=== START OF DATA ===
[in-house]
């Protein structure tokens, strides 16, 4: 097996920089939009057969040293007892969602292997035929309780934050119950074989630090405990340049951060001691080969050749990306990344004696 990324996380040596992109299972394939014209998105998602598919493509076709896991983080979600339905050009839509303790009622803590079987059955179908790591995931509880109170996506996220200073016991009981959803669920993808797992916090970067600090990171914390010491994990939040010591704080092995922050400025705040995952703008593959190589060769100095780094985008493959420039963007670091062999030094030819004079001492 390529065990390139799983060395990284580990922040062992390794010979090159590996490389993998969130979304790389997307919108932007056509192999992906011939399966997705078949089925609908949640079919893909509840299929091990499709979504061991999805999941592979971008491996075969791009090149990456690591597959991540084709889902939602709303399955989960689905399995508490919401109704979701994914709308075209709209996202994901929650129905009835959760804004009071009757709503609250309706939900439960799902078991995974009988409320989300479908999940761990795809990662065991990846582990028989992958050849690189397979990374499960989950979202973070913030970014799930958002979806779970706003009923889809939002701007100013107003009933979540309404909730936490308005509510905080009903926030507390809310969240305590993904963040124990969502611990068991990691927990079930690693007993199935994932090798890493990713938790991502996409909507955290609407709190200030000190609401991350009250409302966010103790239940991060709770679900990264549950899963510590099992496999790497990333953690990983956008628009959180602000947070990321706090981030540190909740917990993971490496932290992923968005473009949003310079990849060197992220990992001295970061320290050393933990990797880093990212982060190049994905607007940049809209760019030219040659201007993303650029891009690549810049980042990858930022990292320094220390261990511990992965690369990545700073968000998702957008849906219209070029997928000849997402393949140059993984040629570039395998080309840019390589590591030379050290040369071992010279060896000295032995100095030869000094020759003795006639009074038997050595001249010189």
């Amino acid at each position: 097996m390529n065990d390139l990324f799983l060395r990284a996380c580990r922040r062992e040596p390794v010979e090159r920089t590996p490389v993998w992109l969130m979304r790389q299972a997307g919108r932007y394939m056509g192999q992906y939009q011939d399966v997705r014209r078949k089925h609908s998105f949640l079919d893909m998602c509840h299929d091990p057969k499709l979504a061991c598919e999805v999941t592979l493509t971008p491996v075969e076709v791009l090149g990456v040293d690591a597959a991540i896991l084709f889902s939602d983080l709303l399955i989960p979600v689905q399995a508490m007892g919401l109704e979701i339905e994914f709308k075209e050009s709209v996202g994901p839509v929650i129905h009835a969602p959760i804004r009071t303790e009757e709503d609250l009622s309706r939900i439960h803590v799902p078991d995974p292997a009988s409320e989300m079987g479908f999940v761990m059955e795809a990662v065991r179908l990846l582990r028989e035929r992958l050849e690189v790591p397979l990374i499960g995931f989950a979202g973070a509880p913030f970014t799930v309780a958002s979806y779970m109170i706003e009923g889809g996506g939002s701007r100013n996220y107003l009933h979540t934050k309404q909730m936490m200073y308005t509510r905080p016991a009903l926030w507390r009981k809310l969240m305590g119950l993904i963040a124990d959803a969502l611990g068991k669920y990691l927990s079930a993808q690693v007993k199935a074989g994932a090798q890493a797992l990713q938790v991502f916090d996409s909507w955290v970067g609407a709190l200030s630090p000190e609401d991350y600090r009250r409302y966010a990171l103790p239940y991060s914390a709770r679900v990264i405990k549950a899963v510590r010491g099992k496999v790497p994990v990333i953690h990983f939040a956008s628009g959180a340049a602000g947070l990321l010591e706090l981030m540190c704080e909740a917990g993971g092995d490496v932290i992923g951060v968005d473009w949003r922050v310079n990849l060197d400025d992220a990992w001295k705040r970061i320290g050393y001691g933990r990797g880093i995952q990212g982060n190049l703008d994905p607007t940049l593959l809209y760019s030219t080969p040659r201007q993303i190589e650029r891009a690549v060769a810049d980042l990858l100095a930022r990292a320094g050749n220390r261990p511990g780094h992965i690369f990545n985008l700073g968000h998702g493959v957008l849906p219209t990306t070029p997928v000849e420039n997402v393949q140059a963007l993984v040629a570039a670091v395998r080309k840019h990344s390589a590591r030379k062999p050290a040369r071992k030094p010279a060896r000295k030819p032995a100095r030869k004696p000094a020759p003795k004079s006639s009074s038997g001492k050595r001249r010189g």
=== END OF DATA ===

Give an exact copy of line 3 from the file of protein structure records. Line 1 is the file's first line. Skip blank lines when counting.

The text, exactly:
């Amino acid at each position: 097996m390529n065990d390139l990324f799983l060395r990284a996380c580990r922040r062992e040596p390794v010979e090159r920089t590996p490389v993998w992109l969130m979304r790389q299972a997307g919108r932007y394939m056509g192999q992906y939009q011939d399966v997705r014209r078949k089925h609908s998105f949640l079919d893909m998602c509840h299929d091990p057969k499709l979504a061991c598919e999805v999941t592979l493509t971008p491996v075969e076709v791009l090149g990456v040293d690591a597959a991540i896991l084709f889902s939602d983080l709303l399955i989960p979600v689905q399995a508490m007892g919401l109704e979701i339905e994914f709308k075209e050009s709209v996202g994901p839509v929650i129905h009835a969602p959760i804004r009071t303790e009757e709503d609250l009622s309706r939900i439960h803590v799902p078991d995974p292997a009988s409320e989300m079987g479908f999940v761990m059955e795809a990662v065991r179908l990846l582990r028989e035929r992958l050849e690189v790591p397979l990374i499960g995931f989950a979202g973070a509880p913030f970014t799930v309780a958002s979806y779970m109170i706003e009923g889809g996506g939002s701007r100013n996220y107003l009933h979540t934050k309404q909730m936490m200073y308005t509510r905080p016991a009903l926030w507390r009981k809310l969240m305590g119950l993904i963040a124990d959803a969502l611990g068991k669920y990691l927990s079930a993808q690693v007993k199935a074989g994932a090798q890493a797992l990713q938790v991502f916090d996409s909507w955290v970067g609407a709190l200030s630090p000190e609401d991350y600090r009250r409302y966010a990171l103790p239940y991060s914390a709770r679900v990264i405990k549950a899963v510590r010491g099992k496999v790497p994990v990333i953690h990983f939040a956008s628009g959180a340049a602000g947070l990321l010591e706090l981030m540190c704080e909740a917990g993971g092995d490496v932290i992923g951060v968005d473009w949003r922050v310079n990849l060197d400025d992220a990992w001295k705040r970061i320290g050393y001691g933990r990797g880093i995952q990212g982060n190049l703008d994905p607007t940049l593959l809209y760019s030219t080969p040659r201007q993303i190589e650029r891009a690549v060769a810049d980042l990858l100095a930022r990292a320094g050749n220390r261990p511990g780094h992965i690369f990545n985008l700073g968000h998702g493959v957008l849906p219209t990306t070029p997928v000849e420039n997402v393949q140059a963007l993984v040629a570039a670091v395998r080309k840019h990344s390589a590591r030379k062999p050290a040369r071992k030094p010279a060896r000295k030819p032995a100095r030869k004696p000094a020759p003795k004079s006639s009074s038997g001492k050595r001249r010189g």